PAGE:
For example, packaging must include qualifying text unless recycling programs for it are available to “a substantial majority” (at least 60 percent of either consumers or communities where it is sold). Since less than 60 percent of communities take paper with foil, one of the following types of qualifying text must be used:

  • If recycling programs for the packaging are available to a “significant percentage” of consumers or communities where it is sold, then qualifying text such as “Package may not be recyclable in your area” must be included.
  • If recycling programs for the packaging are available to “less than a significant percentage” of consumers or communities where it is sold, the package must include a statement such as “Product is recyclable only in the few communities that have recycling programs.”

Finally, the Möbius Loop recycle symbol only should be printed on packaging if it includes text stating “recyclable” or includes the percentage of recycled content. Otherwise, it constitutes a claim that the packaging (and product) are made of 100 percent recycled materials and are universally recyclable, which is deceptive unless the claim can be substantiated.

The impact of EPR

As Extended Producer Responsibility (EPR) expands its reach across Europe and beyond, the responsibility for packaging and printed paper recycling and disposal is increasingly shifting from local governments to private industry. By requiring producers to pay for post-consumer waste created by their products, EPR creates an incentive for producers to make packaging that is less wasteful.

While EPR is designed to encourage companies in their design and choice of materials, in certain countries this means penalizing them for ignoring recyclability. France, for example, has implemented disrupter fees, or “eco-modulation fees,” for those who contaminate the recycling stream. With this approach, producers are charged more for using material combinations that negatively affect the recycling system, such as putting a lot of plastic in paper envelopes or using a ceramic top on a glass bottle. In France, a PET bottle with at least one aluminum component, an aluminized label or aluminum pigments is considered a disruptor and is assessed a 50-percent higher fee.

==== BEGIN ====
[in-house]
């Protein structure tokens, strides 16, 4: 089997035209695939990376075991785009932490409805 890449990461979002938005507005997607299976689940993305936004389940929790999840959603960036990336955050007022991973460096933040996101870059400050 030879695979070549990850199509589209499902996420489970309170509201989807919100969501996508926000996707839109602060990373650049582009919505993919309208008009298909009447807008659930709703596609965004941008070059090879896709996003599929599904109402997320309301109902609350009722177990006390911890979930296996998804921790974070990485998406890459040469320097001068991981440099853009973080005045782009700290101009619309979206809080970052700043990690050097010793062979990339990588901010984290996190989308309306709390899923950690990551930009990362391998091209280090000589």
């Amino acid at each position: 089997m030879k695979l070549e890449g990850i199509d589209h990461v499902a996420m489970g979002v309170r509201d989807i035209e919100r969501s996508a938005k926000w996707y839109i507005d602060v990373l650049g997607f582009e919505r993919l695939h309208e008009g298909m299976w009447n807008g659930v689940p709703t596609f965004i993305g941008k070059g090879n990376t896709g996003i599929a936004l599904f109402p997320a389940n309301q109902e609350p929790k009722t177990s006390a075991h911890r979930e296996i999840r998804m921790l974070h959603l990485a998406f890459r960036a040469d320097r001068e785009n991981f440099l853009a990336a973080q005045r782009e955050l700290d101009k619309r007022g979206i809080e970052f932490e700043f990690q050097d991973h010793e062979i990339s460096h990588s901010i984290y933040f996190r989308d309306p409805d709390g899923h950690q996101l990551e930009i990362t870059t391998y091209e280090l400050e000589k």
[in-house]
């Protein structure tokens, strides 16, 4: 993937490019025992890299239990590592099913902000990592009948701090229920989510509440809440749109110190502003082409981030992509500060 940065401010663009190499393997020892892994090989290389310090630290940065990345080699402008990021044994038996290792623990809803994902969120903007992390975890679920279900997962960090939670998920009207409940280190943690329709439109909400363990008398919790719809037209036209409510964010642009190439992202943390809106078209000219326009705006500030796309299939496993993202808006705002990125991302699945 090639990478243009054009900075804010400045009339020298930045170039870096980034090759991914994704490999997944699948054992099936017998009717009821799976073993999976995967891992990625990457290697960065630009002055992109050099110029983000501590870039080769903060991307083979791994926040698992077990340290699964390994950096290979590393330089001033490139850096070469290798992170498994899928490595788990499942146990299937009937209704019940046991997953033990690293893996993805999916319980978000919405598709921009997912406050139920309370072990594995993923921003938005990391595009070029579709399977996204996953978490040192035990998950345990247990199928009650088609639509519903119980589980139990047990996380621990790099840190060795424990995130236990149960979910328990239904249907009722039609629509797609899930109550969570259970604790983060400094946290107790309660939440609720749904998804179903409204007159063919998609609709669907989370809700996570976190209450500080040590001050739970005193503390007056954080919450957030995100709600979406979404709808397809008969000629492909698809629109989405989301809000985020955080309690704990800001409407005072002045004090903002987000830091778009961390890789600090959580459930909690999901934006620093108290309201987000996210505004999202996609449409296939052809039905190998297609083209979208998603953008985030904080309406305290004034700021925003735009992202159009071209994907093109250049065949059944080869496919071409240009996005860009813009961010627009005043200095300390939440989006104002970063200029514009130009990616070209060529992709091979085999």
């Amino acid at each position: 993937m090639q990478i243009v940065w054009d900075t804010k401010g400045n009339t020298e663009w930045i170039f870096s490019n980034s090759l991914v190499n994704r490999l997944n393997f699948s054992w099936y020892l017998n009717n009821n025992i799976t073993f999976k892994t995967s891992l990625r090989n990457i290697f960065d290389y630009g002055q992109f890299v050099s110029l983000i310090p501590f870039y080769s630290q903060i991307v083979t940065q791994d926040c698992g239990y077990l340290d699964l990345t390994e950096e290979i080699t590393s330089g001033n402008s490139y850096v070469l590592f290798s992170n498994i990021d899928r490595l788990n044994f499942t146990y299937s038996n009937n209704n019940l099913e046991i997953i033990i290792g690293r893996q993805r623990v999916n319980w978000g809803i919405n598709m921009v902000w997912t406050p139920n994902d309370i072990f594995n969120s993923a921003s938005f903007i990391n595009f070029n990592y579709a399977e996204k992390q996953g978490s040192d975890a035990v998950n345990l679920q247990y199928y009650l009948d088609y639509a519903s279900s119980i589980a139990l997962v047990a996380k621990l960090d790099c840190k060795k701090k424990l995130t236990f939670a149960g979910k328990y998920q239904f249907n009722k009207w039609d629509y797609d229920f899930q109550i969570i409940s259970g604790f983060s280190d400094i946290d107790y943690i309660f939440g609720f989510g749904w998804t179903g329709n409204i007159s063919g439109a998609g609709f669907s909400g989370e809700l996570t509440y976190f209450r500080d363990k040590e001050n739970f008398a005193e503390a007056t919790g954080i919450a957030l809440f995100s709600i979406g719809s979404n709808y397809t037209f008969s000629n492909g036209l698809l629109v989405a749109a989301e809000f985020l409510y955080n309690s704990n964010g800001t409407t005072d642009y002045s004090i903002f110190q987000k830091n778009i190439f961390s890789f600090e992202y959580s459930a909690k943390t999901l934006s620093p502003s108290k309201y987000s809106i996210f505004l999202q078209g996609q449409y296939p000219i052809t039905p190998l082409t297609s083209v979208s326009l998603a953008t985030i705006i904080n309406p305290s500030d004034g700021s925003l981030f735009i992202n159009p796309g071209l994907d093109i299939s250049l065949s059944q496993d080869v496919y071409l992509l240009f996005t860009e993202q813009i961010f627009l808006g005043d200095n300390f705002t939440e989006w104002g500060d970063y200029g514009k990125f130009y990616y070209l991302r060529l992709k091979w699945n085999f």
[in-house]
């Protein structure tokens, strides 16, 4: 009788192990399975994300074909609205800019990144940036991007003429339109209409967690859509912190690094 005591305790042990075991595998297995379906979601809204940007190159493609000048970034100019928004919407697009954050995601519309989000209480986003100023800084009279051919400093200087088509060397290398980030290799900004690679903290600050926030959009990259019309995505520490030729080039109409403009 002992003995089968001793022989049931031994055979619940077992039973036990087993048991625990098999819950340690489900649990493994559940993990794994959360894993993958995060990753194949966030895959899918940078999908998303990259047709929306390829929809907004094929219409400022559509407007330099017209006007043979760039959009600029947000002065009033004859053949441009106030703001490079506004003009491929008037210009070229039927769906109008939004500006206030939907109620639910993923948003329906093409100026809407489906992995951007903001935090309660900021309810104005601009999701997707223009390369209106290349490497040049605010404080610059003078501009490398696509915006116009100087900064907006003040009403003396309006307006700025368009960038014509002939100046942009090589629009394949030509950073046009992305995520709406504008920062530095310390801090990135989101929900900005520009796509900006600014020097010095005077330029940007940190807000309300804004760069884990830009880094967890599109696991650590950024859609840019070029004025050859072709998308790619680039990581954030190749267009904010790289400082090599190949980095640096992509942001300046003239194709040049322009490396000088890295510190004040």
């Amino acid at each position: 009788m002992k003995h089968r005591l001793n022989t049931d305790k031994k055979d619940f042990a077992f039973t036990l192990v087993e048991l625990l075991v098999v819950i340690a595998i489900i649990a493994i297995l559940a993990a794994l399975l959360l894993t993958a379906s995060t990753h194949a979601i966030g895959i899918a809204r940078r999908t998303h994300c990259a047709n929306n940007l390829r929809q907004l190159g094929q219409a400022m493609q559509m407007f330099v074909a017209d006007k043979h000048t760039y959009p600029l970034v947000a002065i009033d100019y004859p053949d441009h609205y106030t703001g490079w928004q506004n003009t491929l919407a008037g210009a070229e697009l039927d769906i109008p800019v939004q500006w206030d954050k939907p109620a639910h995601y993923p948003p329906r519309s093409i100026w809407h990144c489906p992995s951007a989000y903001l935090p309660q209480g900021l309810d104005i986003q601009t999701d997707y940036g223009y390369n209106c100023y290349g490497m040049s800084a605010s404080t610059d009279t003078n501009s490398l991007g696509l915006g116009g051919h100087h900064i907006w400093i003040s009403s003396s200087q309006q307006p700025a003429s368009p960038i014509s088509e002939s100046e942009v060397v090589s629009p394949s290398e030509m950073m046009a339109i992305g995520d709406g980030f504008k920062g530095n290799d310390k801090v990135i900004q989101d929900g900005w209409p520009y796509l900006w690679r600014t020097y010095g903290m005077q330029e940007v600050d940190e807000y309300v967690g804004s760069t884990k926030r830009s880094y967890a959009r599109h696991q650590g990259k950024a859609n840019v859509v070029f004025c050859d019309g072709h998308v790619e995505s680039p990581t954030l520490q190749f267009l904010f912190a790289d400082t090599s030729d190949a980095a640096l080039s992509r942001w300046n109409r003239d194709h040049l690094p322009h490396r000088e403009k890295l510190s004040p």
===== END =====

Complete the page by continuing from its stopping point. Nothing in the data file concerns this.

When it comes to producing packaging that is designed for recyclability, it’s important to consider current recycling infrastructures, technologies and awareness during the design and manufacturing stages of development to optimize its useful life – at its end of life.

Victor Bell is president of Environmental Packaging International (EPI), a consultancy specializing in global environmental packaging and product stewardship requirements. Bell, who founded EPI in 1998, is a Certified Packaging Professional with more than 20 years of experience with environmental issues associated with packaging and products. Bell has served on the Executive Committee of the Sustainable Packaging Coalition and is currently serving on the Global Packaging Project and ISO Packaging Standard committees.

This article was originally published in the May-June 2012 issue of InsideFinishing magazine.